The term in Tetsuro’s dictionary that might be the most important for me is the oasis. Tetsuro notices that lots of Andy Stanley–informed sermons start great. The big opening vignette, the story that hooks hearers. It’s personal, it’s gripping, it’s worth hearing. It’s an oasis. Then, he says, the desert. All that exegesis. All that history. The stuff Bible nerds care about, that preaching classes insist they major in, that church people tolerate but honestly don’t love. That’s the desert. The oasis is when you tell a story. The sort of story you tell at a dinner party. You don’t refer to your notes. These are unique, delightful, worth listening to. Oases. Then, more desert.

The trick, of course, is not to make the whole sermon into a dinner party escapade. That’s the worst of the narrative preaching experiment. None of us has enough stories for that. The trick is to speak of the Bible and theology in the same easy, conversational, delightful, surprising manner. Now that’s hard. It takes massive preparation and study and learning from the best commentators, theologians, and even comedians. But it’s homiletical gold. All oasis, no desert.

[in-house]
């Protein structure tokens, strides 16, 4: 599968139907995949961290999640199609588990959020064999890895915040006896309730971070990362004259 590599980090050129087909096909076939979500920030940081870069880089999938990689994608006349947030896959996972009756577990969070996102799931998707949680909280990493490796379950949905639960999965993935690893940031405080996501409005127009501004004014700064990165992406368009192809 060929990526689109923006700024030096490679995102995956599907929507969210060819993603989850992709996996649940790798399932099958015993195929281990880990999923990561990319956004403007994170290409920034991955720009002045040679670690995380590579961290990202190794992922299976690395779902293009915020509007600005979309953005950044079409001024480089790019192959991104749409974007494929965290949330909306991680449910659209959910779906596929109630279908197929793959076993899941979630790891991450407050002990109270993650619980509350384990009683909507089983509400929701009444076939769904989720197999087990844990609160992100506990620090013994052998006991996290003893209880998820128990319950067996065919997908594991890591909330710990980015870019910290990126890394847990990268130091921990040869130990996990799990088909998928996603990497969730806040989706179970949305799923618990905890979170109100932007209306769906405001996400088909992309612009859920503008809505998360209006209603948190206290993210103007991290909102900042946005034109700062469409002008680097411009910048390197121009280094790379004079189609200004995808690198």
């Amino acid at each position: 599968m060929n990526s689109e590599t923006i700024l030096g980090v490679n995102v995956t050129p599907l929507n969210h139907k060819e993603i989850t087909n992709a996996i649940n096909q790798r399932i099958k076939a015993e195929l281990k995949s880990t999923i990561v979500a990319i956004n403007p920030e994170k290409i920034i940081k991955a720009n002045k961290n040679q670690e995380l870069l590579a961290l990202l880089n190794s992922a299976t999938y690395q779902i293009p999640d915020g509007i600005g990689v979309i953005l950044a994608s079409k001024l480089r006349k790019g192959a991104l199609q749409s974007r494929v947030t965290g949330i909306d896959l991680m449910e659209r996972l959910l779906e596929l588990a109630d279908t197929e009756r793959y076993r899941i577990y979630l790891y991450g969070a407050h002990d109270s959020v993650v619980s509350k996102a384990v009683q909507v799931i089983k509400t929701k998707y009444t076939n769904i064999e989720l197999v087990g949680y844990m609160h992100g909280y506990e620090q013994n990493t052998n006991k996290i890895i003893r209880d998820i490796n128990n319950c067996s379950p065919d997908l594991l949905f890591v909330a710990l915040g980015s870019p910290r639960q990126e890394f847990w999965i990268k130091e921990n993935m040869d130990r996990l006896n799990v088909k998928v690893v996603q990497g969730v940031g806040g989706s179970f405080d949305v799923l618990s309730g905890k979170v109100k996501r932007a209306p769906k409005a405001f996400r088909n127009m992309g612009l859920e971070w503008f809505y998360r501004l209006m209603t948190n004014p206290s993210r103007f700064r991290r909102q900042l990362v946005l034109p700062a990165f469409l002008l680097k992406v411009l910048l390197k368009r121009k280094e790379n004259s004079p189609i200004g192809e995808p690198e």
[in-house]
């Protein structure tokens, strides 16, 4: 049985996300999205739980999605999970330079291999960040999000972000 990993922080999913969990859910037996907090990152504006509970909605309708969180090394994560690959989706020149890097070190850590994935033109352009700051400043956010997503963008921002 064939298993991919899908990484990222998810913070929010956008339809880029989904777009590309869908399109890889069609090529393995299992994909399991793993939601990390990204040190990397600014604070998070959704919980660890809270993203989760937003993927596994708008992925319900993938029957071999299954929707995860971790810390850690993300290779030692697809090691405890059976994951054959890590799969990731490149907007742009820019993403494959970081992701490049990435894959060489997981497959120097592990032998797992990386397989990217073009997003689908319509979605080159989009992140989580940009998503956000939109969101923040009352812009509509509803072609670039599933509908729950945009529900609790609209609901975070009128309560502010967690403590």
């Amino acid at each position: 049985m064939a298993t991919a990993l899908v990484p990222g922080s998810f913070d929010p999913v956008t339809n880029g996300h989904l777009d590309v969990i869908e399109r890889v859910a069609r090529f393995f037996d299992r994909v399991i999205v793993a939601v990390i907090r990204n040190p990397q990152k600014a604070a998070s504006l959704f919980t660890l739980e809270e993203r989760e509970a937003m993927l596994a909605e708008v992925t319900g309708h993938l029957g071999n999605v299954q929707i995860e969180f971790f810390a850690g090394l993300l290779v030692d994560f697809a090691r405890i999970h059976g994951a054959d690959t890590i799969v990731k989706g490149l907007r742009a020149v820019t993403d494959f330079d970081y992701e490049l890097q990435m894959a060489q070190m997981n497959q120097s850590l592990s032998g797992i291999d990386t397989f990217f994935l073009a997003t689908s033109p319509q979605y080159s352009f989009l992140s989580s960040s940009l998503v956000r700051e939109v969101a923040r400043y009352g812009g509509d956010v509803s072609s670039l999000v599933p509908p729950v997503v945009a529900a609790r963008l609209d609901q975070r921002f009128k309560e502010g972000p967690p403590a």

Finally this: find your lighthouse. We’ve shifted from the eremitical to the nautical, you’ve noticed. Find the listener who’s filling you with energy, nodding, laughing at the jokes. And feed that person! Unashamedly. I’ve long done the opposite. Find the hater, the antagonist, whether a sleeper or a hostile glarer. I try to drill right into their skull. They’re on my mind anyway, and there they are, helpless: let ‘em have it! Tetsuro points out this is more than a little misanthropic on my part. Why do that to yourself? Find the light out there, the one beckoning you home. Preach to them. You’ll never win the hater, but that lighthouse houses a big mirror and can illumine others too.

Tetsuro Shigematsu is not the first to see the overlap between preaching and other sorts of performance. There’s a reason the best preachers you know devour stand-up comedy: the timing, the pacing, the eruption of the real instead of the glass tube, the willingness to be their weird selves, the metastory, the oasis, the lighthouse.

Now, let that secret fill your heart with helium and bring radiance to the room as you stand up, under-prepared, to speak.

A version of this article appears in the print edition under the title “Preaching weird.”